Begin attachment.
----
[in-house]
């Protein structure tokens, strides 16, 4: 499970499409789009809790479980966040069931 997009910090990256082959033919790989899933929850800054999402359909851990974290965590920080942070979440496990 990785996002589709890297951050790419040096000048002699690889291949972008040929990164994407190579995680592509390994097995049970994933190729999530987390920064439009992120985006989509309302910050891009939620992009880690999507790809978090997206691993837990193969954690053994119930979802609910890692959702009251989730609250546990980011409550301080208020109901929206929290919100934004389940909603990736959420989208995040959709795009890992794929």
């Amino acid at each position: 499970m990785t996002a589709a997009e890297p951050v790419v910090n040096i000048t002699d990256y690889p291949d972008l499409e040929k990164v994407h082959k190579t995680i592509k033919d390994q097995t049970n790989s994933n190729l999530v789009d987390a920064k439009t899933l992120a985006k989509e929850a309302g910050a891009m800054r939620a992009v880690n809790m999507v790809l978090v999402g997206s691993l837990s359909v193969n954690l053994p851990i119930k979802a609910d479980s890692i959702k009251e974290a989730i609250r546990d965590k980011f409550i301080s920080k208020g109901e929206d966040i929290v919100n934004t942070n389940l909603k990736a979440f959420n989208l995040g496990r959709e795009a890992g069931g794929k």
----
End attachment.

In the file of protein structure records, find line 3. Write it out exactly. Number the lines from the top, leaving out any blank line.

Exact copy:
């Amino acid at each position: 499970m990785t996002a589709a997009e890297p951050v790419v910090n040096i000048t002699d990256y690889p291949d972008l499409e040929k990164v994407h082959k190579t995680i592509k033919d390994q097995t049970n790989s994933n190729l999530v789009d987390a920064k439009t899933l992120a985006k989509e929850a309302g910050a891009m800054r939620a992009v880690n809790m999507v790809l978090v999402g997206s691993l837990s359909v193969n954690l053994p851990i119930k979802a609910d479980s890692i959702k009251e974290a989730i609250r546990d965590k980011f409550i301080s920080k208020g109901e929206d966040i929290v919100n934004t942070n389940l909603k990736a979440f959420n989208l995040g496990r959709e795009a890992g069931g794929k």